The past month of March, our Living Lab in Kristiansand hosted its first webinar on wood-burning practices. Due to the higher level of fine fraction particulate matter (MP2.5) during wintertime, the municipality of Kristiansand’s concern on the topic raised. As wood-burning is crucial to Norwegian culture, making the discussions about the reduction of PM2.5 emissions a touchy topic. Therefore, the municipality has started campaigns to raise awareness on this issue amongst its inhabitants. The activities have included the dissemination of 25 air-quality sensors distributed to volunteer citizens to measure particulate matter in key areas of the city, an online survey on wood-burning practices and house heating that has run during the winter and spring months, and, most recently, a webinar to discuss the issue and start co-imagining solutions on how to reduce the PM2.5 levels during wintertime without banning wood burning.

22 people registered for the webinar. In addition, 2 representatives of Kristiansand municipality, 3 representatives of the NordicPATH project, and 3 experts from NILU, the Norwegian Institute of Public Health, and the Norwegian Asthma and Allergy Association were participating in the workshop as experts. The first half of the session included short contributions from the aforementioned experts about preliminary results from the ULL activities (air quality measurements by citizens and the online survey) and knowledge on wood-burning (emissions from different stoves, health aspects, correct use of wood-burning facilities to reduce indoor exposure). The second half left room for an open discussion that touched upon key areas of concern for the participants, including:

  • The importance of the cultural aspects of woodburning in relation to health effects;
  • The emissions from woodburning in relation to other emissions. The importance of a “nuanced” discussion;
  • Energy efficiency and the need to spread the information about a “best practice” of woodburning;
  • The need to upgrade old wood burners in relation to costs and possibilities of getting financial incentives.

The wood-burning webinar was one of the initial ULL activities in Kristiansand. We are happy to see that this first attempt by the municipality to engage on a controversial topic turned to be an open dialogue with all participants at the same level. Instead of frightening citizens about data or potential measurements restricting their leisure activities, the session was open for participants’ inputs on the topic.

The participants acknowledged the importance of wood-burning and agreed it has to be kept balanced between cultural habits and detrimental health effects. Suggestions for improving the efficiency of woodburning stoves and how to improve the municipality’s communication routines were also made. These ideas have also been reflected in the replies provided through the Menitmeter© shared after the webinar and filled up by the participants.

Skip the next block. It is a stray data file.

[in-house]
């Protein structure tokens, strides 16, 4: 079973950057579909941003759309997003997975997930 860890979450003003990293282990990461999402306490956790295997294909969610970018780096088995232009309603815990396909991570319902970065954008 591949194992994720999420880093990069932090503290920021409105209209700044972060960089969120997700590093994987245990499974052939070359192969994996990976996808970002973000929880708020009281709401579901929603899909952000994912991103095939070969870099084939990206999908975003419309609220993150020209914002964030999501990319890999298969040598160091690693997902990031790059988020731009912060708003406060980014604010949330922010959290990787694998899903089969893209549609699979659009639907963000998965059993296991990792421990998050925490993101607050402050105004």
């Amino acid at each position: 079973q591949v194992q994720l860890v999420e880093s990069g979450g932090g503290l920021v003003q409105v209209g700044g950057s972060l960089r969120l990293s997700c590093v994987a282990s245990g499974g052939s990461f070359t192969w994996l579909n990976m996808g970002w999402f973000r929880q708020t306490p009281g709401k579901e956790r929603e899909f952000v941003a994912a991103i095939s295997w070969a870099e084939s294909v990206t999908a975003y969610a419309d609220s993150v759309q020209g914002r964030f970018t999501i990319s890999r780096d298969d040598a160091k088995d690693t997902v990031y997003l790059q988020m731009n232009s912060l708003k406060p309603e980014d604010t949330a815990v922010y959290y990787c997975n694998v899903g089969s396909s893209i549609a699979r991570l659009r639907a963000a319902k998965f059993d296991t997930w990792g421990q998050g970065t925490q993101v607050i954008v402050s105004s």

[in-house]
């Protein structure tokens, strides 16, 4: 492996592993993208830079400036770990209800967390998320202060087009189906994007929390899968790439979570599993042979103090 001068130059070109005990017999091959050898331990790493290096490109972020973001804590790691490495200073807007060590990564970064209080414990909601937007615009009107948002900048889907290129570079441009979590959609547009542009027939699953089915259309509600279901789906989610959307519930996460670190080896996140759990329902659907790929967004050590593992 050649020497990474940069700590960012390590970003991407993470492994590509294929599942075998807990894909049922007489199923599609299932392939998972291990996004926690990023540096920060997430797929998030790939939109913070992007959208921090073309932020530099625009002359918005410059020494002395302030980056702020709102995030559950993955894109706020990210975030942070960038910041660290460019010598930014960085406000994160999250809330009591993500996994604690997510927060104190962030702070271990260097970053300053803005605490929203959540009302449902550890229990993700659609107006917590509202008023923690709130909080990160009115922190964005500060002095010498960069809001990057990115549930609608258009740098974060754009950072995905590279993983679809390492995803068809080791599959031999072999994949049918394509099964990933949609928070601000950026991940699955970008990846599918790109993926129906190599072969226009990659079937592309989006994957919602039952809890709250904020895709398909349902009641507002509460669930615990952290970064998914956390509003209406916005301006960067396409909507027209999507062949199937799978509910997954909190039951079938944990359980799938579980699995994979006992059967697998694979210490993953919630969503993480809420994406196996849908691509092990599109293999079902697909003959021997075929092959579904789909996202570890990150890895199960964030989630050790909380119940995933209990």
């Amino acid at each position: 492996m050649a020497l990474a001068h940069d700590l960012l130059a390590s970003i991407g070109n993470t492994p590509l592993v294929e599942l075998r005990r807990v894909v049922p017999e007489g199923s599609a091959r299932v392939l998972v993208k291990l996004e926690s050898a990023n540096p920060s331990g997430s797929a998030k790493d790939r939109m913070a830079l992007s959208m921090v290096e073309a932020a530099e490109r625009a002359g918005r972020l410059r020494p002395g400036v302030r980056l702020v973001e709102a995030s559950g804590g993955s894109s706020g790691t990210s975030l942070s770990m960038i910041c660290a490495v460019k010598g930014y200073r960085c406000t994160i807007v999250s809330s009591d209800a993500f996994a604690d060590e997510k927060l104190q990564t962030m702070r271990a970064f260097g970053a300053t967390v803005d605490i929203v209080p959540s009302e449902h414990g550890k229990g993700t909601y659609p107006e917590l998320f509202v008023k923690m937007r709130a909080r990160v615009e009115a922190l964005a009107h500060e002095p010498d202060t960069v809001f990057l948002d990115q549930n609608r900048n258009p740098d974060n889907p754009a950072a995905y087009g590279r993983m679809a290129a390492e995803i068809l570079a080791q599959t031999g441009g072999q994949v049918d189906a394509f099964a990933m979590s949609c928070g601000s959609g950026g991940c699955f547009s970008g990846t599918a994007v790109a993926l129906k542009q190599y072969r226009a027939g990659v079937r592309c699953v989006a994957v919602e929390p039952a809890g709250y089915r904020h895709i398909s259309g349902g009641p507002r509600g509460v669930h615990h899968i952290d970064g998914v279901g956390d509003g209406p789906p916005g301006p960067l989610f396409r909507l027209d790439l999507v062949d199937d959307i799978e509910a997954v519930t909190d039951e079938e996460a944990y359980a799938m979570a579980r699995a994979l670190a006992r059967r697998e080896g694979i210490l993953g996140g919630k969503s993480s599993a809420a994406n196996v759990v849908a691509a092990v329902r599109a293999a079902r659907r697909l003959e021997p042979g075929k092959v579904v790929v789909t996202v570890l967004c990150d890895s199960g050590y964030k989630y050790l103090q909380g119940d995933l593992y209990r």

Despite the majority of participants were already somehow connected to the project activities, and it was challenging to recruit people that are not already engaged in the topic or the Living Lab, this event proved to be a suitable tool for the municipality to gain inputs and feedback from those that do not work in the municipality. Both the municipality and we at NordicPATH are very positive about the constructive discussion and the insights they received. This knowledge, together with the results from the wood-burning survey, will be used in the upcoming work on the action plan to reduce emissions and improve air quality in Kristiansand.

As a follow-up, a co-creation workshop is planned to take place before the summer, where representatives from the municipality, from the private sector, and other actors (e.g., wood stove producers, retailers of firewood, fire brigade, etc) will discuss how they can work together to reduce emissions from woodburning in Kristiansand in the future. The format for such a co-creation workshop has to be planned together with the NordicPATH partners that are experts in participative planning in order to “get the most out of it”. We will inform you of the dates and further details soon through our project channels. Stay posted!


You can find the full report of the workshop in our ‘Resources’ section

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